In some places in the federal government, such as the Environmental Protection Agency, the Education Department, and the Energy Department among others, the Trump administration has installed people in charge who have previously been harsh critics of their agencies or have favored eliminating the agencies altogether. While Price has been a steadfast critic of HHS in his 12 years as a congressman, his opposition to NIH and AHRQ in particular are not viewed as malicious in his efforts to cut funding. Critics think he just doesn't understand the agency's role and how vital it really is.
But Price does have his own history with AHRQ. Earlier this year, stories surfaced about how Price has battled with AHRQ as a Georgia legislator. According to ProPublica, the Pulitzer-prize winning investigative reporting news organization, an aide to Price had sent several emails repeatedly pushing the agency to remove a critical drug study from its website that questioned the safety and efficacy of BiDil, a treatment for African-Americans suffering from heart failure.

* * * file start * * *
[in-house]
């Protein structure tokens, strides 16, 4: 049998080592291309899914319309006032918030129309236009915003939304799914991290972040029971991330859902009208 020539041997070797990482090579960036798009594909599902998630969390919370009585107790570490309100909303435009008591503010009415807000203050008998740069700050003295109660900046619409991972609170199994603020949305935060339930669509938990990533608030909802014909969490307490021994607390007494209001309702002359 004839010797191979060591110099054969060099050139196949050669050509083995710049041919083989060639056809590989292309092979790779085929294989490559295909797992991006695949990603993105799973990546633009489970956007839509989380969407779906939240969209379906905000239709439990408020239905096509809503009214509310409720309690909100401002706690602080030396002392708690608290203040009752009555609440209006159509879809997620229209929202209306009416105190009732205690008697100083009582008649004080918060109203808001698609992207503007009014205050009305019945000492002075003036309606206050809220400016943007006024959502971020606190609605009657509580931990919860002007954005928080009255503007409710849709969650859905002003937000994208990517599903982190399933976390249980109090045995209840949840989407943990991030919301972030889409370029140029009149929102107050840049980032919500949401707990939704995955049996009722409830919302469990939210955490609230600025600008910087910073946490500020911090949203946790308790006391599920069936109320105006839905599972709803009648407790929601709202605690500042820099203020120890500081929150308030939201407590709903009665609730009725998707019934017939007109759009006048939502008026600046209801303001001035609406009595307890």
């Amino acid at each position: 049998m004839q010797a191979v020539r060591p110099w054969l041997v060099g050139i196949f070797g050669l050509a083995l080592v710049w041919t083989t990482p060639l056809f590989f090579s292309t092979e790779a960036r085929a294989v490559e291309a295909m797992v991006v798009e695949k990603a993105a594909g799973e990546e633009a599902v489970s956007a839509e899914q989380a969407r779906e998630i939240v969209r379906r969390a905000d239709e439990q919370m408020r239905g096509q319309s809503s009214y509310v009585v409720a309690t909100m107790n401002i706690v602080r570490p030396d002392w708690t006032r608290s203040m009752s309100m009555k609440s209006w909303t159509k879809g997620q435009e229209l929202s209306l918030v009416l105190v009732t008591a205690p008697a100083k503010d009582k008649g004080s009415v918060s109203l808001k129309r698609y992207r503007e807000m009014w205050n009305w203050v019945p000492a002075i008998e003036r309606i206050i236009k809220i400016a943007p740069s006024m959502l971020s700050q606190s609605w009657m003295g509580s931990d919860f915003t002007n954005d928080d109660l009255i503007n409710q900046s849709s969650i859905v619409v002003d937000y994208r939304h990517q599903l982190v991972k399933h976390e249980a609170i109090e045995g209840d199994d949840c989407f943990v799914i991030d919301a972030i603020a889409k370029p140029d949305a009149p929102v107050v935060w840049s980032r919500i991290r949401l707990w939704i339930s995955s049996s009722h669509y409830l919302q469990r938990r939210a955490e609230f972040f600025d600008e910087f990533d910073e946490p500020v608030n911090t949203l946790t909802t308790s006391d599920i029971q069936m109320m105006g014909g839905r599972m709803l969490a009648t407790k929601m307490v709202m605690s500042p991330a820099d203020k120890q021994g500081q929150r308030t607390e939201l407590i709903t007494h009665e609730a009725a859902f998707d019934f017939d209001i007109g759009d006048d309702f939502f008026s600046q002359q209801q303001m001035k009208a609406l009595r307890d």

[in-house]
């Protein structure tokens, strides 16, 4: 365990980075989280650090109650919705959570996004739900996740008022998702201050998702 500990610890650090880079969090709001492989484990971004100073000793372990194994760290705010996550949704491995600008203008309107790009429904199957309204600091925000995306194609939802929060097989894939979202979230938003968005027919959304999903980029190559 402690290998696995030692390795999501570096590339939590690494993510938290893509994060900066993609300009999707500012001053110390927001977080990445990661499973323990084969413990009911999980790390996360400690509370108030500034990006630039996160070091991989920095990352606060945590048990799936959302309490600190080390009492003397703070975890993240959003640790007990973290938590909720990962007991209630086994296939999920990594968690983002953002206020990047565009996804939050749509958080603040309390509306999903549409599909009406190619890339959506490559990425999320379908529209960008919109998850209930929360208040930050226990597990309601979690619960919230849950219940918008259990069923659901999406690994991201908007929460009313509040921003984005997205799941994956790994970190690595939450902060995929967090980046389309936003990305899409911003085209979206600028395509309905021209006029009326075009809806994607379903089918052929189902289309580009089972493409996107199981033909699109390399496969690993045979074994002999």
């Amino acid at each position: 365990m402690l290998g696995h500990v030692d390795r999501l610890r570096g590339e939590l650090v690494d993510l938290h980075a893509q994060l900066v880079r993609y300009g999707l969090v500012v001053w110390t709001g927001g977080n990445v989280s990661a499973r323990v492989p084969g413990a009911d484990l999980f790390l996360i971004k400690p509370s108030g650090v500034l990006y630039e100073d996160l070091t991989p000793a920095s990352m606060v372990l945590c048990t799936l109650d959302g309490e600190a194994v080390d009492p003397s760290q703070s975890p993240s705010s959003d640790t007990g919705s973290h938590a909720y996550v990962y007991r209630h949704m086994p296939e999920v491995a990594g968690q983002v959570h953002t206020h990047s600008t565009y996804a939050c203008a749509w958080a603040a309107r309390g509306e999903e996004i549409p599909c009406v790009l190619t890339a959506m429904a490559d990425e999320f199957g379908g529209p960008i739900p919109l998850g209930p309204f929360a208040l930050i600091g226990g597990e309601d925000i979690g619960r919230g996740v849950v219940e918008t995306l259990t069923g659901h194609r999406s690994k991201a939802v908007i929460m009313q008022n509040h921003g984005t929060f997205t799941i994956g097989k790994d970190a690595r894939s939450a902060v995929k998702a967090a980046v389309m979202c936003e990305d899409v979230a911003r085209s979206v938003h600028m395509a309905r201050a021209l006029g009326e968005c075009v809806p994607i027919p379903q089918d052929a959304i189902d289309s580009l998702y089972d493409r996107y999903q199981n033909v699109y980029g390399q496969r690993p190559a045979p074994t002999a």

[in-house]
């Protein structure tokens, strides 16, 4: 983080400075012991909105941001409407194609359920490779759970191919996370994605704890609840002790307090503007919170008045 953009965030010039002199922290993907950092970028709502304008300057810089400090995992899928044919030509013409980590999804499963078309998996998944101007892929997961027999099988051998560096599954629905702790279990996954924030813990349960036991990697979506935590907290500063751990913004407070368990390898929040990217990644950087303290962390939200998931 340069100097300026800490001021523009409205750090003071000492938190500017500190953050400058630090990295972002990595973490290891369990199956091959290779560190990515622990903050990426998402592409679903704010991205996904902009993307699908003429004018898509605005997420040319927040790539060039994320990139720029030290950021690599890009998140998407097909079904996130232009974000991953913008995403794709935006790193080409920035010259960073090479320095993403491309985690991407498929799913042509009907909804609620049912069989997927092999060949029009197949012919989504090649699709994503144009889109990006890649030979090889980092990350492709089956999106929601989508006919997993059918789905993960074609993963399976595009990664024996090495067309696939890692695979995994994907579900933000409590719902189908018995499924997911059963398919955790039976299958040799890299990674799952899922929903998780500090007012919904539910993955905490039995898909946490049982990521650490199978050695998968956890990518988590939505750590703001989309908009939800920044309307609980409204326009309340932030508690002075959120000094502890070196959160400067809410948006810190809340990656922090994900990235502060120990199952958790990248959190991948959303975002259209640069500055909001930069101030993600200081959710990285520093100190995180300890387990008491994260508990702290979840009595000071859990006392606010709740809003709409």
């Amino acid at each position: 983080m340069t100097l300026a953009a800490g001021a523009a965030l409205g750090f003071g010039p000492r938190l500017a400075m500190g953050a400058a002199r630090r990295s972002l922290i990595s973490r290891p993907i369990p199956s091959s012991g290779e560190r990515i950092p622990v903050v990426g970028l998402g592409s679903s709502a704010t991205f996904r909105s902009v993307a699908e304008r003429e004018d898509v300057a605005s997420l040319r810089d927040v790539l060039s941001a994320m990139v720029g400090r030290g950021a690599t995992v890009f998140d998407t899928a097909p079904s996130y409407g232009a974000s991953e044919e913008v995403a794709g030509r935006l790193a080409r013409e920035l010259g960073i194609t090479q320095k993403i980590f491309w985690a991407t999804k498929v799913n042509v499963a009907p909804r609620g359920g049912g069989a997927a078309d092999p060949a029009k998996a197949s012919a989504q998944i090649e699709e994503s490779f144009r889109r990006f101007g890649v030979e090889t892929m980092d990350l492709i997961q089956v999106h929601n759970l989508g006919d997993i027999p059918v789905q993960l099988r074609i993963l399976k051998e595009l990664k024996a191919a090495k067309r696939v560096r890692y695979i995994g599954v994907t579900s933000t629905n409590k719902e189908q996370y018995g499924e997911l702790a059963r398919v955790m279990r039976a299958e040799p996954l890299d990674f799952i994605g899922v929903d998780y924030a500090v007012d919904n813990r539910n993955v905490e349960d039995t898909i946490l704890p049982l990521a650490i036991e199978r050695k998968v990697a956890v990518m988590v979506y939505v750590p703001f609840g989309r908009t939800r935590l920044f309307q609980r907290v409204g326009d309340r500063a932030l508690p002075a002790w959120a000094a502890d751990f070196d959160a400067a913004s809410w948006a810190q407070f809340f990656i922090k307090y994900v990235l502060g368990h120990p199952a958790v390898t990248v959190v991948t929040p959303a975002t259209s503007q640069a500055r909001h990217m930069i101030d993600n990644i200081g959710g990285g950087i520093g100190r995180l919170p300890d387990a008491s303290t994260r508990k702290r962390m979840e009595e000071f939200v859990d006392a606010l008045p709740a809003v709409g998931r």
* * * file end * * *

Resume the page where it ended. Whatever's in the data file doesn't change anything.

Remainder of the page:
The chief executive of Arbor Pharmaceuticals, the company that markets the drug, had given Price the maximum campaign contribution of $2,700. AHRQ ultimately kept the study on its website, but added a note: "This report is greater than 5 years old. Findings may be used for research purposes but should not be considered current."
While many fear the Trump’s plan to merge AHRQ into NIH, Andrew Bindman, who directed the agency at the end of Obama’s term, sees a possibility that it could result in a more financially-stable situation for the agency. If the move isn't a smokescreen to wipe out the agency altogether, Bindman argues in a recent Health Affairs Blog post, AHRQ "might gain some shelter against the attempts to have their work undermined through political action."
But the absorbing of AHRQ into NIH comes from the same President Trump, who during the campaign, called NIH, the nation's medical research agency, "terrible," and from his administration which is proposing to simultaneously cut the overall NIH budget. What happens is still to be determined.
[Also contributing to this story were Stat; Modern Healthcare; Pro Publica; Patient's Daily and Health Affairs Blog.]
Alan Schlein runs DeadlineOnline.com, an internet training and consulting firm. He is the author of the bestselling “Find It Online” books.